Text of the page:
According to his biography on the JINSA website, Bryen's bona fides for establishing the DTSA were earned when he served under Perle in the Reagan Defense Department, during which time he purportedly "pioneered the field of technology security as deputy under secretary of defense from 1981-1988."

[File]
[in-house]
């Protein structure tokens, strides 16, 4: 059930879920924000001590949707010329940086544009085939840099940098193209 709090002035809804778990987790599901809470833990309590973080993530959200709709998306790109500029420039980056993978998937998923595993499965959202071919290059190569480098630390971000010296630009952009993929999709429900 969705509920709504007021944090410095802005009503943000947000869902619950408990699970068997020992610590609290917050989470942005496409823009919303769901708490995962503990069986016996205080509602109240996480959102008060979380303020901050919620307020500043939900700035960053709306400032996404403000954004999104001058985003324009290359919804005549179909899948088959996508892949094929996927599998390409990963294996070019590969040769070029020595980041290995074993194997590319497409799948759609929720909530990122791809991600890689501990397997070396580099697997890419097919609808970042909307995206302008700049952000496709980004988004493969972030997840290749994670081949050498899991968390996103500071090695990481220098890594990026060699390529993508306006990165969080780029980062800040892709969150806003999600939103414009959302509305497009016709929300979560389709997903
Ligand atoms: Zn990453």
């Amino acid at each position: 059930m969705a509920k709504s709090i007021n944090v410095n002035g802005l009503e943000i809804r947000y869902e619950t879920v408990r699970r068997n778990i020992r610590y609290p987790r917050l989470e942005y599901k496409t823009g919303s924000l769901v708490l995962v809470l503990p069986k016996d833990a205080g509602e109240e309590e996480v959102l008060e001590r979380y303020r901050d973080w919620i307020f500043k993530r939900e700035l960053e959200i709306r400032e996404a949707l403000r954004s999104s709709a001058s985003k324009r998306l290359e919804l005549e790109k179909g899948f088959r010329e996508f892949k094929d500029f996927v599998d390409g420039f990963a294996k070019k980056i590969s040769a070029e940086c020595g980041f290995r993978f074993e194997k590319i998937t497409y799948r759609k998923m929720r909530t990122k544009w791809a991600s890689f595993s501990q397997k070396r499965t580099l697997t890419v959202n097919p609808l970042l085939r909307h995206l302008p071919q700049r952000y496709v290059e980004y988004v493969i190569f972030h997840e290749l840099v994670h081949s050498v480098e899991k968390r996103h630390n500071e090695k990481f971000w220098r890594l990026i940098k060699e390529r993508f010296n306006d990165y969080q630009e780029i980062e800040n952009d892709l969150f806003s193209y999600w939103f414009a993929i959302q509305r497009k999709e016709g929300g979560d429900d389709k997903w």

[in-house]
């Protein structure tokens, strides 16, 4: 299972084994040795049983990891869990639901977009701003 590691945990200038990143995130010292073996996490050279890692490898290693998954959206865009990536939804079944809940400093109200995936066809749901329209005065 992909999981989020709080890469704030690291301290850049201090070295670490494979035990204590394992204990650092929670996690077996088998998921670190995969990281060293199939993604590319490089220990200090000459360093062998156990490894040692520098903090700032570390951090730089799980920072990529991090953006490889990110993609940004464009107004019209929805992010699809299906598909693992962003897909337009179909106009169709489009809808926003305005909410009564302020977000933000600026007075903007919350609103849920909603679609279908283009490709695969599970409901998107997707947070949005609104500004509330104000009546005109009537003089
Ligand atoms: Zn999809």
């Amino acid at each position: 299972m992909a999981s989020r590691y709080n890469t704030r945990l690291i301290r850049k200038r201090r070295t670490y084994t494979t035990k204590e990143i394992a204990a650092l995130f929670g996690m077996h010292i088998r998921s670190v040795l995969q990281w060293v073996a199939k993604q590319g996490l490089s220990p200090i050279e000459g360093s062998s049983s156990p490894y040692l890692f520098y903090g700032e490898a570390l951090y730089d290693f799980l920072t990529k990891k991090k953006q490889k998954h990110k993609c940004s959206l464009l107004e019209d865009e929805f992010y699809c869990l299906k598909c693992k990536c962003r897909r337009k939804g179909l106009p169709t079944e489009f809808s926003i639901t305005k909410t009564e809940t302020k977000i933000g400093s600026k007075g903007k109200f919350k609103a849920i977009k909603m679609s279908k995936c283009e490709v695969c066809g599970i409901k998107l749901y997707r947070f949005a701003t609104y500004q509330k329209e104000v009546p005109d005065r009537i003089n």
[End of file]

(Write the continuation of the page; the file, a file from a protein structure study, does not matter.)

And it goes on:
According to the biographical note he submitted along with his 1997 written testimony to the House National Security Procurement Subcommittee, Bryen had extensive Capital Hill experience throughout the 1970s, the same period during which he helped to establish JINSA. His bio note reads: "From 1971 until 1979 Dr. Bryen served as Foreign Policy Adviser to Sen. Clifford P. Case (R-NJ) who was then Ranking Republican Member of the Senate Foreign Relations Committee and a senior member of the Senate Appropriations Committee. After 1975 Dr. Bryen served as a Professional Staff Member of the Senate Foreign Relations Committee and as the Staff Director of the Near East Subcommittee. He was responsible for foreign assistance legislation, for the State Department Authorization, for the Case Act (PL 92-403), for the Arms Export Control Act, and for a host of legislative agreements. In connection with his work for the Committee, Dr. Bryen conducted study missions to Europe, Africa, Asia (including Vietnam and Cambodia), Rhodesia (now Zimbabwe), Cyprus, and the Middle East as well as to the Soviet Union."